It was time to slay the mighty parsley-beasts. I felt a little regretful about this, as they had done me proud by growing all green and bountiful, despite my doing very little to help them. But, many leaves had been picked for many dishes, and now the beasts had gone to seed.
My parsley-beasts looked a little sad all uprooted and laid out on my deck:
My garden likes very much to grown parsley, which has left me with similar questions in the past about what one should do with the crop. This was an unprecedented situation because rather than just a mere glut, I had several large plants’ worth of the stuff. And when I think ‘something that uses an unholy amount of herbs,’ I think ‘pesto.’
As I’m sure you know, traditional pesto is made from basil, pine nuts, olive oil, parmesan and Fiore Sardo, a sheep’s milk cheese. Its name comes from the Genovese word ‘to pound,’ and some even say it lends itself to the English word ‘pestle’, as in ‘mortar and.’
Apparently the Ancient Romans themselves ate a paste called ‘moretum,’ consisting of herbs, cheese and oil. This was of particular interest to me, as my only memories of food and the Ancient Romans, scraped from the dim, dusty part of my brain labelled Third Form Latin Class, were that stuffed field mice were typically on the menu. How unfair of me. I shall be contacting the editors of Ecce Romani forthwith to suggest a showcasing of moretum and pesto.
It seems to me that these days, we are increasingly embracing any number of nut, cheese and herb combinations for our pesto. The parsley pesto I have made here, based on this parsley pesto recipe, contains walnuts, almonds, parmesan and olive oil. I made it like so..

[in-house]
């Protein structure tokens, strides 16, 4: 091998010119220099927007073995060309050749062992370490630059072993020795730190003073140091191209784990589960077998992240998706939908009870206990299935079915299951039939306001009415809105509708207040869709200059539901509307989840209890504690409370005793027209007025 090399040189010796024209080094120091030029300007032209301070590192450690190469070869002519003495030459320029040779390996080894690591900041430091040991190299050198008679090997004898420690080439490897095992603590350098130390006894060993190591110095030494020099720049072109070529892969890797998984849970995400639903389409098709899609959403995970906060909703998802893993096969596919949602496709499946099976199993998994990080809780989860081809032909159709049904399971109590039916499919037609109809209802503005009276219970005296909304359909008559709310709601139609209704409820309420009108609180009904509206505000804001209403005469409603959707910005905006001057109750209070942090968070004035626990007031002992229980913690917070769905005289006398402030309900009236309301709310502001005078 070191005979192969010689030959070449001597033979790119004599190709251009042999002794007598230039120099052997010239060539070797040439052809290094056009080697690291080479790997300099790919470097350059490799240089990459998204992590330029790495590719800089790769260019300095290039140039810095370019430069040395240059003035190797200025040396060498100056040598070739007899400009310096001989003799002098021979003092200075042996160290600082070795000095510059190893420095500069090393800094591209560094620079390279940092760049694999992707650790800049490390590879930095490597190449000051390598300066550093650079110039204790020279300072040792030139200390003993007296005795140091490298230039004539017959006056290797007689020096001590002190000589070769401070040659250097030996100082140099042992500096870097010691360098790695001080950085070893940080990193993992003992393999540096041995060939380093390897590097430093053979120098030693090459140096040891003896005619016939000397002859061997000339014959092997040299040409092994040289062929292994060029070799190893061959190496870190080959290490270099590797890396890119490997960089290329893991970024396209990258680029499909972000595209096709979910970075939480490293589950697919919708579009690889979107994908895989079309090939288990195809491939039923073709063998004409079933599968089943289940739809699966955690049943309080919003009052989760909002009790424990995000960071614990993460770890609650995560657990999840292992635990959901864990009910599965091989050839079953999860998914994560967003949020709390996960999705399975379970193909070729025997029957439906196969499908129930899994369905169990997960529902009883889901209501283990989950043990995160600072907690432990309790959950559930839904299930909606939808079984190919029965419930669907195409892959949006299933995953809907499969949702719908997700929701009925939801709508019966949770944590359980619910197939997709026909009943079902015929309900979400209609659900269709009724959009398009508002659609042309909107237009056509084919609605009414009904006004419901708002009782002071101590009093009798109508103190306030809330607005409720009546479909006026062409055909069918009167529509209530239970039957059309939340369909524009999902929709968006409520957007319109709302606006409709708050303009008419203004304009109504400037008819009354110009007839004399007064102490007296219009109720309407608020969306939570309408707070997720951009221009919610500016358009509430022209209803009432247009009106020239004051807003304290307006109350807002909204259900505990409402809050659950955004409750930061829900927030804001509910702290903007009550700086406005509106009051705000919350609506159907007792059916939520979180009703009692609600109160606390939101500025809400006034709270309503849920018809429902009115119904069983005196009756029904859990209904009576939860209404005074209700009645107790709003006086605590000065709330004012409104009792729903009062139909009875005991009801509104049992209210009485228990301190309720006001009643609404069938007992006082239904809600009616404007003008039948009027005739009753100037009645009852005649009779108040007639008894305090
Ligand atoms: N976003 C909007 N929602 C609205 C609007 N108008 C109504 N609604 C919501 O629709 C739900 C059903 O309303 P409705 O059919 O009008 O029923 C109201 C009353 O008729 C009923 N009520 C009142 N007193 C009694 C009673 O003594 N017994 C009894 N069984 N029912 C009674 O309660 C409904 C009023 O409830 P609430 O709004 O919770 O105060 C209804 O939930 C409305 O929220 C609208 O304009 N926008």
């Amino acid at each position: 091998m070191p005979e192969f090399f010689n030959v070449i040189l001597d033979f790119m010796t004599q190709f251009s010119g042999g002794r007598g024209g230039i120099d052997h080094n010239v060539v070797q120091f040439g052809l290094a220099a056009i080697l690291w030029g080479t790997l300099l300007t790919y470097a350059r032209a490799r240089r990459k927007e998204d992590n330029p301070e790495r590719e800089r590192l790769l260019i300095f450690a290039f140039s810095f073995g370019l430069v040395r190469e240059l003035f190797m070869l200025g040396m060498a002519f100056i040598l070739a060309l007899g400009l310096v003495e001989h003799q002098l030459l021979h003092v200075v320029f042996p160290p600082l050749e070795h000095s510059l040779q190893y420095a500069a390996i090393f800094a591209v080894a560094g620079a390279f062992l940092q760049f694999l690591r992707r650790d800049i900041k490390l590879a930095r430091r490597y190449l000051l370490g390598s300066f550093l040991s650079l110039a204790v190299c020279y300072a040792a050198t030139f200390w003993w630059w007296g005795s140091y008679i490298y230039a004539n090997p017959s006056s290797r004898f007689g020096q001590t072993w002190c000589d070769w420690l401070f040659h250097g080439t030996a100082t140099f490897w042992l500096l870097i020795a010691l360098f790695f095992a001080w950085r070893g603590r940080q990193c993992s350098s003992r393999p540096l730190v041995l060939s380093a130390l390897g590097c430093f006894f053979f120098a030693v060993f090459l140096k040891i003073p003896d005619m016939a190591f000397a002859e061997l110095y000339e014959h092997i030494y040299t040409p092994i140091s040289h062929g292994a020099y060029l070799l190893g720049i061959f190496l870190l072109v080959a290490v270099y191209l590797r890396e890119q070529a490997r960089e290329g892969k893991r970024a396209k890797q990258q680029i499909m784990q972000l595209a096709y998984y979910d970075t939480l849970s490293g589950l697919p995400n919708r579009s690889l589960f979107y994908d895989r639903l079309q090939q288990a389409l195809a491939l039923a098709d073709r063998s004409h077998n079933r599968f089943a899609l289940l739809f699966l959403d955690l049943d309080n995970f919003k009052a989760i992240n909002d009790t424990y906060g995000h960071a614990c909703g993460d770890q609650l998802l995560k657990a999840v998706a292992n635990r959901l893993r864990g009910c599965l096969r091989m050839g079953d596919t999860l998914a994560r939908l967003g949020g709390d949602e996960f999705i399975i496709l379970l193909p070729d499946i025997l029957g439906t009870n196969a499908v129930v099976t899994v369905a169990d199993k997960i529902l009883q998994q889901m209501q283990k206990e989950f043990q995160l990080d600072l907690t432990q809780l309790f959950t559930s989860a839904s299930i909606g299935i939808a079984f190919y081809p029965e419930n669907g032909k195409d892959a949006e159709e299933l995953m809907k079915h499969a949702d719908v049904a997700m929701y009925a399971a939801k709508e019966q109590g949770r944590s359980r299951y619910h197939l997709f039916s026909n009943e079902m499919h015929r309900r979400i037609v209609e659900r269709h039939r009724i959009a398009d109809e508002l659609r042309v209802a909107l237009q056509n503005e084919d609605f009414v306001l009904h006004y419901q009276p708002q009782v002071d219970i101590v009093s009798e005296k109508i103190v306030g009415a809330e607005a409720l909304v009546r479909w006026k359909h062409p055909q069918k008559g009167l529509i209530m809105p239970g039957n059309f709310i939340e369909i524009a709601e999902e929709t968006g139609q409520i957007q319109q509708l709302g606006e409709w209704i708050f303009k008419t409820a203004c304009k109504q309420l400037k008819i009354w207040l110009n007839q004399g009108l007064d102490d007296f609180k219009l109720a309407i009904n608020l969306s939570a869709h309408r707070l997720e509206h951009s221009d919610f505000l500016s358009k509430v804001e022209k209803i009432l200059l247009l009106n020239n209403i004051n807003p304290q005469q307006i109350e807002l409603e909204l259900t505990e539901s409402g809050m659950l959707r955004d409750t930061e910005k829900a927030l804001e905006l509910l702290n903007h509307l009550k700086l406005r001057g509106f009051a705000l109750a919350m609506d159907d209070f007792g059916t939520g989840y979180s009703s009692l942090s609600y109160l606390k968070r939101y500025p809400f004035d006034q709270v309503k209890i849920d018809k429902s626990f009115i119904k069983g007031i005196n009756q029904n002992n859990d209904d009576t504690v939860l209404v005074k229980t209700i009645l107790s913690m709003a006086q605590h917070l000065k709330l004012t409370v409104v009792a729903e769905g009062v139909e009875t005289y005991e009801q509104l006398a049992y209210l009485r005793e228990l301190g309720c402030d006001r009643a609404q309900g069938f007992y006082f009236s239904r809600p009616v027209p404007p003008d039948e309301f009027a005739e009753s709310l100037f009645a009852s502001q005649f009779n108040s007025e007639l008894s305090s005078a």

My ingredients (note: I had a HEAP of parsley, so needed a heap of everything else and in turn made a heap of pesto – you could quite easily halve or quarter this and still have a respectable amount):
- About six large handfuls / cups of parsley
- 1/2 cup walnuts
- 1/2 cup almonds
- 1/2 cup olive oil
- 4 peeled garlic cloves
- 200g parmesan cheese, cut into small chunks (as much as you can manage, depending on how firm it is!)
- ground black pepper
- lemon juice and a pinch of salt, to taste
I toasted the almonds and walnuts of the stove-top in a non-stick frying pan until they were all golden and smelling tasty.
I ripped the parsley into smaller bits with my hands, and added it to the bowl of my food processor, along with the toasted nuts, parmesan, olive oil and plenty of ground black pepper. I processed it until it made a smooth paste, adding a little salt and squeezing in some lemon to taste along the way.
I wound up with 6 jars of roughly 250mls capacity, meaning that a few friends and family members had pesto thrust upon them. Our first meal with the bounty was a salad with roasted potato, shredded poached chicken and plenty of pesto. This pesto is rather tasty slathered on freshly toasted bread, and I am reliably informed it tops pasta quite nicely too.
Happy gardening and eating.